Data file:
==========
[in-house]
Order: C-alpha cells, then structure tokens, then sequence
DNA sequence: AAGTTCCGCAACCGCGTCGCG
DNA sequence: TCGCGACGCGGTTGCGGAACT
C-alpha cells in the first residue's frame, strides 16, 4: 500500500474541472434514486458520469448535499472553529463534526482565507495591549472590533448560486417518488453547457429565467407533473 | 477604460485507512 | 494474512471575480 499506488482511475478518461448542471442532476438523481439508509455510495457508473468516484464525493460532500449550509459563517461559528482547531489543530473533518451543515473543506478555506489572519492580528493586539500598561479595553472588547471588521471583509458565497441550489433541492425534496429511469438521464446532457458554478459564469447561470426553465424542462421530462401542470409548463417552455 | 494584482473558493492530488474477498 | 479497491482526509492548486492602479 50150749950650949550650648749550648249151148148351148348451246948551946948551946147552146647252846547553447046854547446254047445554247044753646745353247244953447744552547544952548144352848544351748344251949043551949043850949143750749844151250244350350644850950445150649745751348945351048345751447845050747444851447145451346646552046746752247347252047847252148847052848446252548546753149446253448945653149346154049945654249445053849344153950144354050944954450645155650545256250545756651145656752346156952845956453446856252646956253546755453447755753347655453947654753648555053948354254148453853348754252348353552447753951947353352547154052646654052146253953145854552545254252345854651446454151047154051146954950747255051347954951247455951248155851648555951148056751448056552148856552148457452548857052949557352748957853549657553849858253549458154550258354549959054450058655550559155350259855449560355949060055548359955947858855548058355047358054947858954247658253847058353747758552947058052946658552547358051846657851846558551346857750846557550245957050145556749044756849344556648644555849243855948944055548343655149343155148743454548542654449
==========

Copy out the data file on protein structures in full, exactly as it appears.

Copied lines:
[in-house]
Order: C-alpha cells, then structure tokens, then sequence
DNA sequence: AAGTTCCGCAACCGCGTCGCG
DNA sequence: TCGCGACGCGGTTGCGGAACT
C-alpha cells in the first residue's frame, strides 16, 4: 500500500474541472434514486458520469448535499472553529463534526482565507495591549472590533448560486417518488453547457429565467407533473 | 477604460485507512 | 494474512471575480 499506488482511475478518461448542471442532476438523481439508509455510495457508473468516484464525493460532500449550509459563517461559528482547531489543530473533518451543515473543506478555506489572519492580528493586539500598561479595553472588547471588521471583509458565497441550489433541492425534496429511469438521464446532457458554478459564469447561470426553465424542462421530462401542470409548463417552455 | 494584482473558493492530488474477498 | 479497491482526509492548486492602479 50150749950650949550650648749550648249151148148351148348451246948551946948551946147552146647252846547553447046854547446254047445554247044753646745353247244953447744552547544952548144352848544351748344251949043551949043850949143750749844151250244350350644850950445150649745751348945351048345751447845050747444851447145451346646552046746752247347252047847252148847052848446252548546753149446253448945653149346154049945654249445053849344153950144354050944954450645155650545256250545756651145656752346156952845956453446856252646956253546755453447755753347655453947654753648555053948354254148453853348754252348353552447753951947353352547154052646654052146253953145854552545254252345854651446454151047154051146954950747255051347954951247455951248155851648555951148056751448056552148856552148457452548857052949557352748957853549657553849858253549458154550258354549959054450058655550559155350259855449560355949060055548359955947858855548058355047358054947858954247658253847058353747758552947058052946658552547358051846657851846558551346857750846557550245957050145556749044756849344556648644555849243855948944055548343655149343155148743454548542654449